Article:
Now, my troubles with SR started with my original group's overt and unbiased preference for the game and setting over anything else (aside from AD&D), in conjunction with their outright dismissal of my favorite game, Cyberpunk. Prior to playing Shadowrun, I'd never had a bad thing to say about it. I even bought the 1st edition book to get ideas for my own CP games. I was regularly needled about the fact that I liked CP better than SR, a fact I never denied, but I certainly don't remember turning to blows over it. To me, it wasn't that big a deal. The "SR snobbery," though, didn't improve my opinion of a game that I eventually came to view as mechanically flawed in a number of ways.
As for mechanics, we originally played the first edition rules. The system wasn't intuitive, not in the slightest. The rules weren't well-written. Back then, I never had much more than a tenuous grasp on the way things worked. I knew what dice to roll, but I always relied on the GM to determine outcomes based on my results. Combat, especially, was a headache. I'd been spoiled by Cyberpunk's "roll one die to hit, then roll damage if you do" simplicity. In SR, we were regularly rolling great gobbing handfuls of d6's, over and over again.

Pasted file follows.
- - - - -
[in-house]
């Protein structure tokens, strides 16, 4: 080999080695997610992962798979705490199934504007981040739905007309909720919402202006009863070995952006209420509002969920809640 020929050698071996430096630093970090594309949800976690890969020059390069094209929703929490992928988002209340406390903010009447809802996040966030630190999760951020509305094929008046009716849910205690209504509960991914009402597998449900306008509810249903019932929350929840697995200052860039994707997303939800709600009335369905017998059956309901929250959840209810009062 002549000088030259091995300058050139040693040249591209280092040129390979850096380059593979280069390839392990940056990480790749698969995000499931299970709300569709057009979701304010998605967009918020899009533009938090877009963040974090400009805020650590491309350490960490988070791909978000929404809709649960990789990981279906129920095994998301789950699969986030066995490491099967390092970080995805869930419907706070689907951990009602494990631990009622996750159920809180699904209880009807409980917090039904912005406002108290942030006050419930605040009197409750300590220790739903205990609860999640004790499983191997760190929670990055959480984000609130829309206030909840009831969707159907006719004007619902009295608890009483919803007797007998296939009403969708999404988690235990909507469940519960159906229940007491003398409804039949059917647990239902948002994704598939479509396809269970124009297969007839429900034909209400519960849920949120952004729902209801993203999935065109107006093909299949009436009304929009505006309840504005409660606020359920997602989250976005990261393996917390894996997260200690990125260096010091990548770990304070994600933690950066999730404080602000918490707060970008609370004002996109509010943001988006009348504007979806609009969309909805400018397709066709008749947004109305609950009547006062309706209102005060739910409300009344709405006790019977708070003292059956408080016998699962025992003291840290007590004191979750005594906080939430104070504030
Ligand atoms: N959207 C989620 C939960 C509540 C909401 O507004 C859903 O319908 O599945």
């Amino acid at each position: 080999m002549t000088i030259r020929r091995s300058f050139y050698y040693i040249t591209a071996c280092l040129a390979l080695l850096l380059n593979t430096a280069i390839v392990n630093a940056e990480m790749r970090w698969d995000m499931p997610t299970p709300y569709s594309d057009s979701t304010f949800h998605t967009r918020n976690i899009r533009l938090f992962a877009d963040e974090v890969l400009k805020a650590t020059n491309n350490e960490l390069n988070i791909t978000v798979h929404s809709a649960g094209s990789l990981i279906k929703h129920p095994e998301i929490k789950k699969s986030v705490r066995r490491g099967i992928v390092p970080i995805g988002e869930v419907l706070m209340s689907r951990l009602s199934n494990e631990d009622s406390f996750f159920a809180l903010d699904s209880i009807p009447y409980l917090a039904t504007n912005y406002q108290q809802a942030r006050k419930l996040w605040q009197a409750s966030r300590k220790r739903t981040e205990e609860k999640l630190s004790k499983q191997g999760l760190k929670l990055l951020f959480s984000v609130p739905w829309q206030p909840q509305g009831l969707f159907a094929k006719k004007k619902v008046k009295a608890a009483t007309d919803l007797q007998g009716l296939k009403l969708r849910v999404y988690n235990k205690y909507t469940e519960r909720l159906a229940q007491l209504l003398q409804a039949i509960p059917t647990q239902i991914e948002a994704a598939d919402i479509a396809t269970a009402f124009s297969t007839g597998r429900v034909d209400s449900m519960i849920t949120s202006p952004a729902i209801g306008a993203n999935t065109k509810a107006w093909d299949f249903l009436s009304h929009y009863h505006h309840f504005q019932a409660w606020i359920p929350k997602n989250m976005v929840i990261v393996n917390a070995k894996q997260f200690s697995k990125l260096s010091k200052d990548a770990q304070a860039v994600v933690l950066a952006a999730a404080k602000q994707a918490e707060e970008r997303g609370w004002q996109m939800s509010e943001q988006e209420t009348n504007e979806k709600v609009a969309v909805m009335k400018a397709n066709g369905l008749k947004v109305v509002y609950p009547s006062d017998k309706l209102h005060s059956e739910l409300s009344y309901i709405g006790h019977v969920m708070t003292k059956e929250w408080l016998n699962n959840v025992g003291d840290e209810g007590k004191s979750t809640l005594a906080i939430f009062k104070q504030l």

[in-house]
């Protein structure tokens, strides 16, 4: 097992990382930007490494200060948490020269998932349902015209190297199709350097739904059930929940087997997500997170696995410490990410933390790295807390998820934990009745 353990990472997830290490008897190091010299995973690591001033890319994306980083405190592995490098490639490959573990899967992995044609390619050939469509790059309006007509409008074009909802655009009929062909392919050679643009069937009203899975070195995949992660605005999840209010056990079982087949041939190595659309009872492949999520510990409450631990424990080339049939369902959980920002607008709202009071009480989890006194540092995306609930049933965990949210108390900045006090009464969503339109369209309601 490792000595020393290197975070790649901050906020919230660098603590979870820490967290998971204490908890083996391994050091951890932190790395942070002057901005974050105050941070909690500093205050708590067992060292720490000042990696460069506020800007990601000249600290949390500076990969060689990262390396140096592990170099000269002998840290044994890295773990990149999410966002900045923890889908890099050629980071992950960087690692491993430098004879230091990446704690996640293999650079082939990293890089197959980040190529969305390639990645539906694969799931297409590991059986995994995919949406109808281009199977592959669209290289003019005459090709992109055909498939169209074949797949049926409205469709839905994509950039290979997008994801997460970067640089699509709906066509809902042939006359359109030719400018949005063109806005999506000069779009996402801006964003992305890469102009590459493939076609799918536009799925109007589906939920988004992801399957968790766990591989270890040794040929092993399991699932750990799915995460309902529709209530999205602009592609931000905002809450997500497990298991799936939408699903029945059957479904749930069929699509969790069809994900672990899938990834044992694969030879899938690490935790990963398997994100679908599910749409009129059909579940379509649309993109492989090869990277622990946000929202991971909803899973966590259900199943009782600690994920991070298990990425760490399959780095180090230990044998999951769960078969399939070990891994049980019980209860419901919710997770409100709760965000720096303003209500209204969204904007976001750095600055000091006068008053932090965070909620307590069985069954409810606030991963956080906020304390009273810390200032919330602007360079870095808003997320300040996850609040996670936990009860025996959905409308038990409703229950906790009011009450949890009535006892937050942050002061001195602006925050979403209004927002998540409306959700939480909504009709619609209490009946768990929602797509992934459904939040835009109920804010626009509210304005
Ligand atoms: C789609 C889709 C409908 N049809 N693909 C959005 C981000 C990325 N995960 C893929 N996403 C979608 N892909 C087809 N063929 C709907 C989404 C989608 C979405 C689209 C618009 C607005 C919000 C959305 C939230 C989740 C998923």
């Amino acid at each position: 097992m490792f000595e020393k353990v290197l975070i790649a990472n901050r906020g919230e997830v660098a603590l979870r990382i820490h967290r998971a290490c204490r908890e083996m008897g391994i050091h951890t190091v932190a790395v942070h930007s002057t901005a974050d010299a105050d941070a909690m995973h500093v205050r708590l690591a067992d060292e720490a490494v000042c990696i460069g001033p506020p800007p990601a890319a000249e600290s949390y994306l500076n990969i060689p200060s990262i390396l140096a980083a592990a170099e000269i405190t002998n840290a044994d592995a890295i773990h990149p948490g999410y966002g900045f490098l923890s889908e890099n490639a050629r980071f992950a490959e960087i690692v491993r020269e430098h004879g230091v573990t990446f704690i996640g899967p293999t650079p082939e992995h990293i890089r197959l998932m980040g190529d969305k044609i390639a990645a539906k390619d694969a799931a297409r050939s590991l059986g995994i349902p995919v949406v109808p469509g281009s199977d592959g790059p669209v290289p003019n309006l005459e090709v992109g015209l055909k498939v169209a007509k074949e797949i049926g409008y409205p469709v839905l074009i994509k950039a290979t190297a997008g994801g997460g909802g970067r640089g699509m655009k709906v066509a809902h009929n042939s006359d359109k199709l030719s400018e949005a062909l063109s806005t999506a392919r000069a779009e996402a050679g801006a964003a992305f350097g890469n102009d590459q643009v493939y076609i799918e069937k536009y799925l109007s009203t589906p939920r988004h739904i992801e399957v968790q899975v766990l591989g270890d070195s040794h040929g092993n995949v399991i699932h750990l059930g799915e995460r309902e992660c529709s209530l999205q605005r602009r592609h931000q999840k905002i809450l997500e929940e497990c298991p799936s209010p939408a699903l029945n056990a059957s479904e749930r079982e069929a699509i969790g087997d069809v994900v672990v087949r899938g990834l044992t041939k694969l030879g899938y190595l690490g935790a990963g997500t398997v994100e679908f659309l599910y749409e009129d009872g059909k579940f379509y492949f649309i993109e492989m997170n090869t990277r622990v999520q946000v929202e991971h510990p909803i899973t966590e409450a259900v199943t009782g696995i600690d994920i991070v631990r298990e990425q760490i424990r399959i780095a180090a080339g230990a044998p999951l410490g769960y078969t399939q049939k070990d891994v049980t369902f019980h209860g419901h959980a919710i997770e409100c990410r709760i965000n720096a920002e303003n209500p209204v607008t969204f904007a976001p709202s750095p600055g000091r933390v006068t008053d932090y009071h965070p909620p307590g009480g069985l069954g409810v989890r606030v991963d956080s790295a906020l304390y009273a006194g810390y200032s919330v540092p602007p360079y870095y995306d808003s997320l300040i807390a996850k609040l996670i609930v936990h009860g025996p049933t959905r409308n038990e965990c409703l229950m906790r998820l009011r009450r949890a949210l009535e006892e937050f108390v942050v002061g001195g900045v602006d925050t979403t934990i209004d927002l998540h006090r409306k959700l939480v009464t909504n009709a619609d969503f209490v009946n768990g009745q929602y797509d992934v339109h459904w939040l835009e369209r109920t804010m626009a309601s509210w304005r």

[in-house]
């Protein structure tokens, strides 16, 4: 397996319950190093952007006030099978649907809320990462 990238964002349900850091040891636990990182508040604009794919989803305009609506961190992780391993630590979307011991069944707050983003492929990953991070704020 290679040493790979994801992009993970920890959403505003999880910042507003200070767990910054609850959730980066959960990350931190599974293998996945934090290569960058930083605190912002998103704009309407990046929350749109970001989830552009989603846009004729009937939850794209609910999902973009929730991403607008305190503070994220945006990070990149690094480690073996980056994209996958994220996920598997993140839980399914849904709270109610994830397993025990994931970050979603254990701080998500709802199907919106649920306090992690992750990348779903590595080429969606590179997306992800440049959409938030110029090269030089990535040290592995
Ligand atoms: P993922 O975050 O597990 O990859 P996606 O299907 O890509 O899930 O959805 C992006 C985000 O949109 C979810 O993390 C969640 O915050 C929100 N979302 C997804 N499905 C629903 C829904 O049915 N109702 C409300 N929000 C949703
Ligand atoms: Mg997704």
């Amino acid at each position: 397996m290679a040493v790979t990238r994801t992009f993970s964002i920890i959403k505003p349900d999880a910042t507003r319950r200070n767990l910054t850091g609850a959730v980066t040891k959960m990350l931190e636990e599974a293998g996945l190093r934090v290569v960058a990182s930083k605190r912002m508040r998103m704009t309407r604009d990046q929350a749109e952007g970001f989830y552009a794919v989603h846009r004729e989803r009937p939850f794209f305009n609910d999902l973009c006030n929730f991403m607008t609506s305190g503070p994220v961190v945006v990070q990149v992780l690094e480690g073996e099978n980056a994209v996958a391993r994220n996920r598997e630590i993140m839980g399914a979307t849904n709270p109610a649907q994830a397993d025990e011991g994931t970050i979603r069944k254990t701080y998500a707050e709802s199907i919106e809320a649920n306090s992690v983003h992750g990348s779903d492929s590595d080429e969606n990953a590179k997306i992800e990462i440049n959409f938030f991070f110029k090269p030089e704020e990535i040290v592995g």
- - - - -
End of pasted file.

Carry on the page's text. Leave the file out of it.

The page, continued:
The setting was simply okay, in my opinion. I was never fond of the Native American magical themes, though I'm not entirely sure why. It was a different take on spiritual magic, I suppose, one that (at the time) I wasn't really into. Thinking back, it wasn't as if SR could introduce a vast pantheon of gods, as in Greyhawk or Forgotten Realms, so I guess the inclusion of tribal totems and shamanistic magic makes sense in that regard.
A lot of what was included in SR seemed like a direct rip-off of either the Cyberpunk RPG, William Gibson's novels, or both. This isn't to say that Cyberpunk wasn't heavily derivative of Gibson's work; it was. Yet CP seemed more pure, adult, and less aimed at the youth market that SR was. For example, the currency of SR, the "Nuyen," was obviously just a derivative of Gibson's "New Yen," as compared to CP's "Euro" (which was based on a type of speculative international currency).